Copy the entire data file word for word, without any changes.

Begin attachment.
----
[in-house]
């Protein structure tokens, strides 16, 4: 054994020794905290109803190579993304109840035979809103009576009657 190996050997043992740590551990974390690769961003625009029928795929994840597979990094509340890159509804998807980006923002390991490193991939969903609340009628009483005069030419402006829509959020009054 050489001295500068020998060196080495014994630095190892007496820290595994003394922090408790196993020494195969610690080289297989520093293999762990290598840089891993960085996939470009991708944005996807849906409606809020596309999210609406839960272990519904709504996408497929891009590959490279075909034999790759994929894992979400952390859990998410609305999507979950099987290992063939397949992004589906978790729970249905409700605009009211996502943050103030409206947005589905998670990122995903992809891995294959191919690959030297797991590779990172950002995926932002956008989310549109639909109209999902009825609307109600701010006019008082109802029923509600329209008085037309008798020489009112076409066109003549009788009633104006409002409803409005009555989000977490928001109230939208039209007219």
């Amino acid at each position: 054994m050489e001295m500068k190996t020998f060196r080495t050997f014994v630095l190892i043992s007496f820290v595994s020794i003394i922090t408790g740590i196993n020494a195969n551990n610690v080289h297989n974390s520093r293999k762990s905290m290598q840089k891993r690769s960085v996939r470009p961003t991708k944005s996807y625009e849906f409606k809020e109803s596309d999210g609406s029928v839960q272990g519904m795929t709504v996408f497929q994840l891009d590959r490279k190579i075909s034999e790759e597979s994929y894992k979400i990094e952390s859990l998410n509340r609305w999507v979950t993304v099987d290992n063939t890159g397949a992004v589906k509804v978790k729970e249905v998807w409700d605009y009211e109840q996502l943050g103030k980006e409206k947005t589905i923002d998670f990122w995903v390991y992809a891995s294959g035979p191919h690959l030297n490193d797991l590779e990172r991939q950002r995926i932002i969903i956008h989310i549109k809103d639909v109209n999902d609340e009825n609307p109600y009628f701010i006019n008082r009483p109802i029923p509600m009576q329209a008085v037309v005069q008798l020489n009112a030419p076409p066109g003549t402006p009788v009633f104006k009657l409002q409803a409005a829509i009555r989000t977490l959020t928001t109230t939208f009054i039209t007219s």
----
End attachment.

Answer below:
[in-house]
């Protein structure tokens, strides 16, 4: 054994020794905290109803190579993304109840035979809103009576009657 190996050997043992740590551990974390690769961003625009029928795929994840597979990094509340890159509804998807980006923002390991490193991939969903609340009628009483005069030419402006829509959020009054 050489001295500068020998060196080495014994630095190892007496820290595994003394922090408790196993020494195969610690080289297989520093293999762990290598840089891993960085996939470009991708944005996807849906409606809020596309999210609406839960272990519904709504996408497929891009590959490279075909034999790759994929894992979400952390859990998410609305999507979950099987290992063939397949992004589906978790729970249905409700605009009211996502943050103030409206947005589905998670990122995903992809891995294959191919690959030297797991590779990172950002995926932002956008989310549109639909109209999902009825609307109600701010006019008082109802029923509600329209008085037309008798020489009112076409066109003549009788009633104006409002409803409005009555989000977490928001109230939208039209007219």
């Amino acid at each position: 054994m050489e001295m500068k190996t020998f060196r080495t050997f014994v630095l190892i043992s007496f820290v595994s020794i003394i922090t408790g740590i196993n020494a195969n551990n610690v080289h297989n974390s520093r293999k762990s905290m290598q840089k891993r690769s960085v996939r470009p961003t991708k944005s996807y625009e849906f409606k809020e109803s596309d999210g609406s029928v839960q272990g519904m795929t709504v996408f497929q994840l891009d590959r490279k190579i075909s034999e790759e597979s994929y894992k979400i990094e952390s859990l998410n509340r609305w999507v979950t993304v099987d290992n063939t890159g397949a992004v589906k509804v978790k729970e249905v998807w409700d605009y009211e109840q996502l943050g103030k980006e409206k947005t589905i923002d998670f990122w995903v390991y992809a891995s294959g035979p191919h690959l030297n490193d797991l590779e990172r991939q950002r995926i932002i969903i956008h989310i549109k809103d639909v109209n999902d609340e009825n609307p109600y009628f701010i006019n008082r009483p109802i029923p509600m009576q329209a008085v037309v005069q008798l020489n009112a030419p076409p066109g003549t402006p009788v009633f104006k009657l409002q409803a409005a829509i009555r989000t977490l959020t928001t109230t939208f009054i039209t007219s």